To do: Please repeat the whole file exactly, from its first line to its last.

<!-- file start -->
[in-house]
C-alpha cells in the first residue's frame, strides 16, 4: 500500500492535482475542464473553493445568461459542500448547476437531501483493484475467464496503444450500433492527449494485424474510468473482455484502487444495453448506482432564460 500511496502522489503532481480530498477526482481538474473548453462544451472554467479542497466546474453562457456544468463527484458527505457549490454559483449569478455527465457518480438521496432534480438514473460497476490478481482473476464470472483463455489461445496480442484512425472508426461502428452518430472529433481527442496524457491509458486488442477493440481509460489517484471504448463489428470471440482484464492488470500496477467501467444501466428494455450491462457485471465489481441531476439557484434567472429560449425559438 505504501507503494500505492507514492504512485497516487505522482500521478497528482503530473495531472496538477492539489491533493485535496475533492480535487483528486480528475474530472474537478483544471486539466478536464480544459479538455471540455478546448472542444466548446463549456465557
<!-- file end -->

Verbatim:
[in-house]
C-alpha cells in the first residue's frame, strides 16, 4: 500500500492535482475542464473553493445568461459542500448547476437531501483493484475467464496503444450500433492527449494485424474510468473482455484502487444495453448506482432564460 500511496502522489503532481480530498477526482481538474473548453462544451472554467479542497466546474453562457456544468463527484458527505457549490454559483449569478455527465457518480438521496432534480438514473460497476490478481482473476464470472483463455489461445496480442484512425472508426461502428452518430472529433481527442496524457491509458486488442477493440481509460489517484471504448463489428470471440482484464492488470500496477467501467444501466428494455450491462457485471465489481441531476439557484434567472429560449425559438 505504501507503494500505492507514492504512485497516487505522482500521478497528482503530473495531472496538477492539489491533493485535496475533492480535487483528486480528475474530472474537478483544471486539466478536464480544459479538455471540455478546448472542444466548446463549456465557